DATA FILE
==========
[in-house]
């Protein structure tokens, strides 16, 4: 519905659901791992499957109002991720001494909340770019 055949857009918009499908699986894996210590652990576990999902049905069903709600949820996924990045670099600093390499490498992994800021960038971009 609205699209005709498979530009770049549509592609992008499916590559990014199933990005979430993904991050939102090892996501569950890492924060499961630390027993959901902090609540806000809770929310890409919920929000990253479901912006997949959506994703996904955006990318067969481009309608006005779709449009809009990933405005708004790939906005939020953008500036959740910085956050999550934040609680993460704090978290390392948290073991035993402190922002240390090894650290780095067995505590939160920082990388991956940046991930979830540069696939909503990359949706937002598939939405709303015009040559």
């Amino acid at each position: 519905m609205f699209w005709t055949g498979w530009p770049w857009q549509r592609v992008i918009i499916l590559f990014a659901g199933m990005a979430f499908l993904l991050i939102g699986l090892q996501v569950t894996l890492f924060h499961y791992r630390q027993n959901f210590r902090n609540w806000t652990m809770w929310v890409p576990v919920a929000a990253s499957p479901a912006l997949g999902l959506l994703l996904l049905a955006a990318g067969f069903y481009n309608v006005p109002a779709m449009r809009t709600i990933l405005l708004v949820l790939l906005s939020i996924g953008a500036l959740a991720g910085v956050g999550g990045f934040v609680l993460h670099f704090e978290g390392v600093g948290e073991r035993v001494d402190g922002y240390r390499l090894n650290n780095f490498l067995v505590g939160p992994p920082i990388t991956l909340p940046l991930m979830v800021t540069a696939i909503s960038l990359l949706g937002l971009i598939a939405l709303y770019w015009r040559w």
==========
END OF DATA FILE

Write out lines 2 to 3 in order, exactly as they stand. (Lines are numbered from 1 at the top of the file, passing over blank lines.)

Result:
């Protein structure tokens, strides 16, 4: 519905659901791992499957109002991720001494909340770019 055949857009918009499908699986894996210590652990576990999902049905069903709600949820996924990045670099600093390499490498992994800021960038971009 609205699209005709498979530009770049549509592609992008499916590559990014199933990005979430993904991050939102090892996501569950890492924060499961630390027993959901902090609540806000809770929310890409919920929000990253479901912006997949959506994703996904955006990318067969481009309608006005779709449009809009990933405005708004790939906005939020953008500036959740910085956050999550934040609680993460704090978290390392948290073991035993402190922002240390090894650290780095067995505590939160920082990388991956940046991930979830540069696939909503990359949706937002598939939405709303015009040559």
């Amino acid at each position: 519905m609205f699209w005709t055949g498979w530009p770049w857009q549509r592609v992008i918009i499916l590559f990014a659901g199933m990005a979430f499908l993904l991050i939102g699986l090892q996501v569950t894996l890492f924060h499961y791992r630390q027993n959901f210590r902090n609540w806000t652990m809770w929310v890409p576990v919920a929000a990253s499957p479901a912006l997949g999902l959506l994703l996904l049905a955006a990318g067969f069903y481009n309608v006005p109002a779709m449009r809009t709600i990933l405005l708004v949820l790939l906005s939020i996924g953008a500036l959740a991720g910085v956050g999550g990045f934040v609680l993460h670099f704090e978290g390392v600093g948290e073991r035993v001494d402190g922002y240390r390499l090894n650290n780095f490498l067995v505590g939160p992994p920082i990388t991956l909340p940046l991930m979830v800021t540069a696939i909503s960038l990359l949706g937002l971009i598939a939405l709303y770019w015009r040559w």